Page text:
This is the first point at which I wondered if I agreed with her. Scripture teaches me something different from Lindbergh. I believe Scripture tells me that we have union with Christ, and therefore union with each other in the Lord. That we Christians are new-made into the Body of Christ, and no one stands alone; we depend on each other. In fact, Christianity is, economically, a system of dependency.  However ... something in her words also rings true, because there are days, moments, when I feel entirely alone. When the echo of my own thoughts in my head reminds me that no one knows who I am, except God. Except God. Because of God, I'm never alone -- even in the privacy of my mind. But perhaps Lindbergh isn't addressing that arena. Her book is about human existence with other humans. She has a deeply rich, satisfying inner life; such people often feel alone because they are excellent company for themselves.

Lindbergh harks back repeatedly to the tyrannies of a woman's life in the modern world. "With our garnered free time, we are more apt to drain our creative springs than to refill them." Yes. "Mechanically we have gained, in the last generation, but spiritually we have ... lost."  Yes. In earlier times, "their very seclusion in the home gave them time alone. Many of their duties were conducive to a quiet contemplative drawing together of the self." Yes. "Nothing feeds the center so much as creative work, even humble kinds like cooking and sewing." Yes.  "The art and craft of housework has diminished; much of the time-consuming drudgery ... remains." Yes -- we've relinquished some of the elegance of knitting, spinning, kneading, tatting. What did we keep? The more wearying tasks -- the running, hurrying, worrying, scheduling, fussing, scolding. We keep our children indoors now, all the time. What a trial that has become for us and for them! "Quiet time alone, contemplation, prayer, music, a centering line of thought or reading, of study or work. It can be physical or intellectual or artistic, any creative life proceeding from oneself. It need not be an enormous project or a great work. But it should be something of one's own."  I like that very much.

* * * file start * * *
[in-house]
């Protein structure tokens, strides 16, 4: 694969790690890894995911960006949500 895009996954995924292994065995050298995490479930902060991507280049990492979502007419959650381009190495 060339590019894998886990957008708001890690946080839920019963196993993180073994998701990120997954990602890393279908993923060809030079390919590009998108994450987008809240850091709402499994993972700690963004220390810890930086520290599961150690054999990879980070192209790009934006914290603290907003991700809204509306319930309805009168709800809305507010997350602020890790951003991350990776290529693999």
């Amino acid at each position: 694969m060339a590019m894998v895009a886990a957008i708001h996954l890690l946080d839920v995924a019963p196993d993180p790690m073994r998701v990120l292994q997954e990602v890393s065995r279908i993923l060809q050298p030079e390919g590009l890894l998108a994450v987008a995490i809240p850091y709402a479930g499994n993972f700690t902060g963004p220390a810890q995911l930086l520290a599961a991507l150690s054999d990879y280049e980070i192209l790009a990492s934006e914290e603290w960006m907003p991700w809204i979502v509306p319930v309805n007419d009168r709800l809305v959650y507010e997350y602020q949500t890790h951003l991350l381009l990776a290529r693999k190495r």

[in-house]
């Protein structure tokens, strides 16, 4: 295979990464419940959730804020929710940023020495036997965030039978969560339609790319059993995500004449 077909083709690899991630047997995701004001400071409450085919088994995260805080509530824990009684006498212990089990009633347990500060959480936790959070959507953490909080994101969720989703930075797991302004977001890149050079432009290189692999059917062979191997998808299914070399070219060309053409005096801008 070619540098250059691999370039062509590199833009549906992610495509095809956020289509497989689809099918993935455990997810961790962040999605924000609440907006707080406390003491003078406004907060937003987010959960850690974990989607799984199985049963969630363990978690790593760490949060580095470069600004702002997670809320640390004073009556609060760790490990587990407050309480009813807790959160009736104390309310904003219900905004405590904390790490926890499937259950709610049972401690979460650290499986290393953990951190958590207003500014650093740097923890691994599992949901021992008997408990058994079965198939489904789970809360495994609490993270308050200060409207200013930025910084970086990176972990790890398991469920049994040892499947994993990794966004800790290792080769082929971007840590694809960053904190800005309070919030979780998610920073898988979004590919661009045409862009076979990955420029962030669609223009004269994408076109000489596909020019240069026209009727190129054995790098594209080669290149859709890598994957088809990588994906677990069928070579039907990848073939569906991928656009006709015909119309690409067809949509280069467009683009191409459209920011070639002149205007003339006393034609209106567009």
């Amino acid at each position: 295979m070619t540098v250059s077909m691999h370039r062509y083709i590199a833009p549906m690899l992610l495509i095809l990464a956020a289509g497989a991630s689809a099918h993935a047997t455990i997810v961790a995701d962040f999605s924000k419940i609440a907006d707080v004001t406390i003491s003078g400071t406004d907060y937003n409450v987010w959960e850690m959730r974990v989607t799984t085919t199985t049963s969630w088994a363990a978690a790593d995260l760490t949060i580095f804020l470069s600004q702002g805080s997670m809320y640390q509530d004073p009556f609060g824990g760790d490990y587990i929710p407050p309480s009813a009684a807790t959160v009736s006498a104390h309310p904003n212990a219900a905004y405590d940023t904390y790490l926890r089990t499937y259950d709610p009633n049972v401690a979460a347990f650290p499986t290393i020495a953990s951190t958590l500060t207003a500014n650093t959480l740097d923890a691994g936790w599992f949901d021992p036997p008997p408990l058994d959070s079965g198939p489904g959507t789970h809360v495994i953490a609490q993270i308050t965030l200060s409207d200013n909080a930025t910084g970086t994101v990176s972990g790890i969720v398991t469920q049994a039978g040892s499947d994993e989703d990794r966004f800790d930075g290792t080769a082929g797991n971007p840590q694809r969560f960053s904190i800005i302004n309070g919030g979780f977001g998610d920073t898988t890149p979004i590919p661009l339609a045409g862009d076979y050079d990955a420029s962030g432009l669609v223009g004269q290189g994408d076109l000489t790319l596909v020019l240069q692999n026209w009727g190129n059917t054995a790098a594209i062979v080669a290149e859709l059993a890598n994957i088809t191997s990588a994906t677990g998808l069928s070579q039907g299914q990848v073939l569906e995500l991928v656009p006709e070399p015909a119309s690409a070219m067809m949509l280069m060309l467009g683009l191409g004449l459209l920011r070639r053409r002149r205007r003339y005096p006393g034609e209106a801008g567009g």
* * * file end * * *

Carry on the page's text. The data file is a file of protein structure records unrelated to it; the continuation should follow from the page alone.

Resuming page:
In the next part of my review, we'll examine the three stages of a woman's life, particularly her marriage, now that Lindbergh has instructed us in the essentials of simplifying and solitude. More later!


  1. Hello MK!
    I have read GFTS in the last week and so has our daughter, Kelli. You and Debbie reminded me of this treasure of a book.
    Kelli, a busy wife and mother of three, found the first part affirming, too.
    Just last night, my sister-in-law and I were talking about introverts and extraverts and I realized how hard it is for one to understand the other. Back to Christ. Always, back to Christ. Thanks, my dear smart friend. I'd love to sit down over three or four cups of tea and speak face to face!

  2. Oh, me too, Pom!! Adam says he will make scones for us :) But you're about to leap back into school, and I guess we must live thousands of miles apart -- but close in heart :) It is so useful to read Lindbergh through the lens of the Word, and with the hindsight of studying the 20th century and the changes for women. Very fascinating read indeed :) And tell Kelli, yes, I found the earlier parts more helpful also.